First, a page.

icare welcomes review findings into Nominal Insurer

icare welcomes review findings into Nominal Insurer | Insurance Business

icare welcomes review findings into Nominal Insurer

Insurance and Care NSW (icare) has acknowledged the concerns raised in the review report into the Nominal Insurer (NI), as it reinforces its commitment to delivering a fairer, sustainable, and customer-centric workers’ compensation scheme.

John Nagle, icare NSW CEO and managing director, said the review came as the workers’ compensation scheme was undergoing “ambitious” transformation of its service, operating and governance models for both premium calculation and collection, and claims management.

Read more: John Nagle, Interim managing director and CEO, iCare

“We accept that we underestimated some of the challenges of implementation, which have resulted in a poor experience for some customers, which is regrettable,” Nagle said.

Nagle expressed confidence, however, that the NSW organisation would be able to address the concerns raised in the report, as it moves into a more stable period.

“This includes the stabilisation of our claims management and policy technology systems; and the introduction of authorised providers of our claims management system to provide choice for our large customers,” Nagle said. “In addition, we are reviewing an industry-based approach to support small to medium-sized businesses and will provide more detail on this option in the new year. These improvements are already translating to better results as demonstrated by the recent uplift in our 26-week return to work rate to 82% (October 2019), premium billing processes and net promoter score.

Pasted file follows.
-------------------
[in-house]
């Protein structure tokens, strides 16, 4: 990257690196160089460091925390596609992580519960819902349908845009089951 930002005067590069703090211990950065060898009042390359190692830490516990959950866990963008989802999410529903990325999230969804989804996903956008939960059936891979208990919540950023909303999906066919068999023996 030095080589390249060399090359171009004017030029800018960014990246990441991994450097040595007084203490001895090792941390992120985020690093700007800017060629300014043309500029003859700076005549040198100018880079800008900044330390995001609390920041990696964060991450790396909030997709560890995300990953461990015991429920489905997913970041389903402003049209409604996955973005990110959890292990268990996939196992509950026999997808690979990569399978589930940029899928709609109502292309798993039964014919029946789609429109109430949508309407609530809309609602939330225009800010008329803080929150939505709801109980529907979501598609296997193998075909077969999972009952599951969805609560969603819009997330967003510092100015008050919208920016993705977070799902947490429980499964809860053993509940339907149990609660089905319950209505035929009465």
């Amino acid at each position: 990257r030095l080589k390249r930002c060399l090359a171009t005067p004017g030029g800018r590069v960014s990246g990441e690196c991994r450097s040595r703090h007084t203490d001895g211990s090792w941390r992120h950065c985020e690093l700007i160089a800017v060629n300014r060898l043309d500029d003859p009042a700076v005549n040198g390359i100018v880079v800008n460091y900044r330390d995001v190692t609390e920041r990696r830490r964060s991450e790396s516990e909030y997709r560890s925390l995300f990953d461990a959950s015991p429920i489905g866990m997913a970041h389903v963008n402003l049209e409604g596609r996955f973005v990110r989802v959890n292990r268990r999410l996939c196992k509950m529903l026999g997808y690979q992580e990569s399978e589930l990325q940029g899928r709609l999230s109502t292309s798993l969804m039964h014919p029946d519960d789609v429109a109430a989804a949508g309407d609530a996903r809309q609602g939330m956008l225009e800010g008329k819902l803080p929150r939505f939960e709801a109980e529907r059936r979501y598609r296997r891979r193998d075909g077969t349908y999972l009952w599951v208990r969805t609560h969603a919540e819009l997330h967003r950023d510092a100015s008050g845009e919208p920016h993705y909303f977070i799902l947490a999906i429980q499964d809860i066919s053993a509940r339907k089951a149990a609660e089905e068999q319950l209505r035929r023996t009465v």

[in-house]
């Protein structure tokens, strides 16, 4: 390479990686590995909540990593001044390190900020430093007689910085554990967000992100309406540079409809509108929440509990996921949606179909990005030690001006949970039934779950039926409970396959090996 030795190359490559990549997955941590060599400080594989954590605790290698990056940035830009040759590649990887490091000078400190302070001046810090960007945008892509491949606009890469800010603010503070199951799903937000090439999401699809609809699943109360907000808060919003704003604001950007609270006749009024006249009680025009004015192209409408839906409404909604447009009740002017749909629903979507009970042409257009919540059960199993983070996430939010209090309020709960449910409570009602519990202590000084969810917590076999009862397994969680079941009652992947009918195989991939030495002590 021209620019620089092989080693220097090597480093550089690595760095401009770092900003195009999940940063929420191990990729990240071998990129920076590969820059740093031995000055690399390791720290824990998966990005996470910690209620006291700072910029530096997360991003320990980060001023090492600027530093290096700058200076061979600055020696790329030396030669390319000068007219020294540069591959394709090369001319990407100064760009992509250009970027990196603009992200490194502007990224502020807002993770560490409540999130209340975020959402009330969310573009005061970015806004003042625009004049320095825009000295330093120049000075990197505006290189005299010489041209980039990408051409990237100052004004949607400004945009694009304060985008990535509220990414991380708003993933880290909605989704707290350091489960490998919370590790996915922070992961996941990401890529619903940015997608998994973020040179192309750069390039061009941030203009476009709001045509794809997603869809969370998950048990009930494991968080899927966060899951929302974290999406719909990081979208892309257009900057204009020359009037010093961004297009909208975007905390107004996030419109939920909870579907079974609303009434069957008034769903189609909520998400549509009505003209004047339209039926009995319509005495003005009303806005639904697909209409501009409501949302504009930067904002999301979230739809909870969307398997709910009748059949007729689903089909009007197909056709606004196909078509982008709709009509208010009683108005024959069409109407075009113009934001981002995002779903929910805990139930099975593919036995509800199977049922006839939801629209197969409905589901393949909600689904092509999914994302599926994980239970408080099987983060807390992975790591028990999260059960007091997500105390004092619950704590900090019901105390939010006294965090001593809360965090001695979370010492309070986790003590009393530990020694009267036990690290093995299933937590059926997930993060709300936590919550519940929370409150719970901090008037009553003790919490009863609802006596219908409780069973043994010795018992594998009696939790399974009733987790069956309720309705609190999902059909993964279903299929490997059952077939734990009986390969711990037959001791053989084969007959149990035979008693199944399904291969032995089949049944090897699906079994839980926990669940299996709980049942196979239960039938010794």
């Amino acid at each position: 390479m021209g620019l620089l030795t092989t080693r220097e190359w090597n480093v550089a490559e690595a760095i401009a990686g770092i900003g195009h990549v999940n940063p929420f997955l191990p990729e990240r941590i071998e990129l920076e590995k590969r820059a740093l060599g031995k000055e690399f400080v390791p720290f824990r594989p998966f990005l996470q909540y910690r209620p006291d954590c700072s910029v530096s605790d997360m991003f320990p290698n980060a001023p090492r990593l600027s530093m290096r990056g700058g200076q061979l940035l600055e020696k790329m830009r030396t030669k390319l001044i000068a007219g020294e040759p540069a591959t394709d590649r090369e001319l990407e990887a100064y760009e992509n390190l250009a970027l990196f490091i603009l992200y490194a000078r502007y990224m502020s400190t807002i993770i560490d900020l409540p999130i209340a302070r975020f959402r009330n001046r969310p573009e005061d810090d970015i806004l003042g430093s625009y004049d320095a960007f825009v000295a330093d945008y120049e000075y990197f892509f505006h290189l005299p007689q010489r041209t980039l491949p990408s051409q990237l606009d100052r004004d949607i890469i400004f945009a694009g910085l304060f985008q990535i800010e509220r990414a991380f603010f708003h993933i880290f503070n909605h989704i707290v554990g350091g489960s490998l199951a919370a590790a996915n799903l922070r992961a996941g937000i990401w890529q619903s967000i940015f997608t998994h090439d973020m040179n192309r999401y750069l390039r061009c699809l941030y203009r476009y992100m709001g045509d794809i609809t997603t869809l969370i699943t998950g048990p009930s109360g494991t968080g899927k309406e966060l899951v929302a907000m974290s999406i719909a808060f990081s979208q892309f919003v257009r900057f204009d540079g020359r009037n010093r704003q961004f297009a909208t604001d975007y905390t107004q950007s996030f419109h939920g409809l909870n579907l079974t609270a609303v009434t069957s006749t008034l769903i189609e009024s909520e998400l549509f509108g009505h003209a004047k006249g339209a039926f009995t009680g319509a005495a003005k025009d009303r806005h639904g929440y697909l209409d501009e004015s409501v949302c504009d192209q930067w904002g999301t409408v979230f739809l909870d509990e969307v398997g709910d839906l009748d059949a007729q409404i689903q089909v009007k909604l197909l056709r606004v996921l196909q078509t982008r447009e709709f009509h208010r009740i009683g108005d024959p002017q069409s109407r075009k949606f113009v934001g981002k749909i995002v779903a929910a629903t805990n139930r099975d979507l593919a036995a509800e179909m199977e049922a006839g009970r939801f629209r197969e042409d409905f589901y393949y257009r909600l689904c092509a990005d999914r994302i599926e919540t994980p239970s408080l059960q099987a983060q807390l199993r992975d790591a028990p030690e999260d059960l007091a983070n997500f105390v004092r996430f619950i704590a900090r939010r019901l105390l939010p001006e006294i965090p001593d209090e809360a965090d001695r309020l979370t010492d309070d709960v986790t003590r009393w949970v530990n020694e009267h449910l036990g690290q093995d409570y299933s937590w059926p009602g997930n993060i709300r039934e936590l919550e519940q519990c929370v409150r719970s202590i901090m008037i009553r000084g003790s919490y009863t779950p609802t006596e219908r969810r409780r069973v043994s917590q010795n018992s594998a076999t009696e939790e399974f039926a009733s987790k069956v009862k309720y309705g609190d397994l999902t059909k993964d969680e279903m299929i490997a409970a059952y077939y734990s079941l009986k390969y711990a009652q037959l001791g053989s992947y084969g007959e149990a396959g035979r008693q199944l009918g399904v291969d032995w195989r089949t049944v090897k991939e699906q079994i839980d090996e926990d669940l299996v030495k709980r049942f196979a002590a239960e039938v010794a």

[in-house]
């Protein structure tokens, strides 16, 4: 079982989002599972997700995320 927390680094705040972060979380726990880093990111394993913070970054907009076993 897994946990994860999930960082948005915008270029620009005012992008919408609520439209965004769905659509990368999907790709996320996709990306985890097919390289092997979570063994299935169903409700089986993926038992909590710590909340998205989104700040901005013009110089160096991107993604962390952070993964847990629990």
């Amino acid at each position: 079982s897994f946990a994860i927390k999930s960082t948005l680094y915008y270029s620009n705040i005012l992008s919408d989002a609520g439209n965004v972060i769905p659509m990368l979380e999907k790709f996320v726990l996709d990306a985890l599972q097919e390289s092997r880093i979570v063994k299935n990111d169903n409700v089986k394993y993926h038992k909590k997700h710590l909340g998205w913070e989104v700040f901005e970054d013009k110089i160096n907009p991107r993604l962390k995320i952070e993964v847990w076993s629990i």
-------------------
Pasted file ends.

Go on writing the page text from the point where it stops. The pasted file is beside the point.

“We will continue to work with the State Insurance Regulatory Authority (SIRA) and our customers on further improvements. We have also been proactively engaging with those that provided a submission to the review through our recently appointed customer advocate to gain deeper insights and better address their concerns. These findings will be available early in the new year.”

icare backed 11 of the 13 recommendations, proposing steps to implement them in cooperation with SIRA; but said the other two – recommendations 4 and 12 – are not matters for icare and will require action by SIRA and the NSW government.

While icare agrees with the relevant findings of the report, Nagle said it was disappointing it didn’t present a true reflection of the overall performance of the NI and omitted some key facts.

“It is disappointing that the report links the funding ratio deterioration to the establishment of icare and the design of the claims model,” Nagle said. “We do not support this. Funding ratio changes from June 30, 2015 are largely the result of legislative and regulatory reforms, and the external economic environment. The scheme remains in a stronger financial position compared to its historical performance, which has allowed us to return $1.47 billion in premium discounts to employers with the safest workplaces, as well as nearly $1 billion through operating and claims-related savings. We will continue to closely monitor the funding ratio to ensure that it does not impact on future financial sustainability.”

Nagle also noted that while the report provides extensive coverage of employer feedback, the voice of injured workers was largely absent.

“Our focus has always been to balance the needs of employers and injured workers to create a fairer system,” Nagle said. “While we have clearly delivered on many of the needs of injured workers, we need to balance the employer value and engagement.”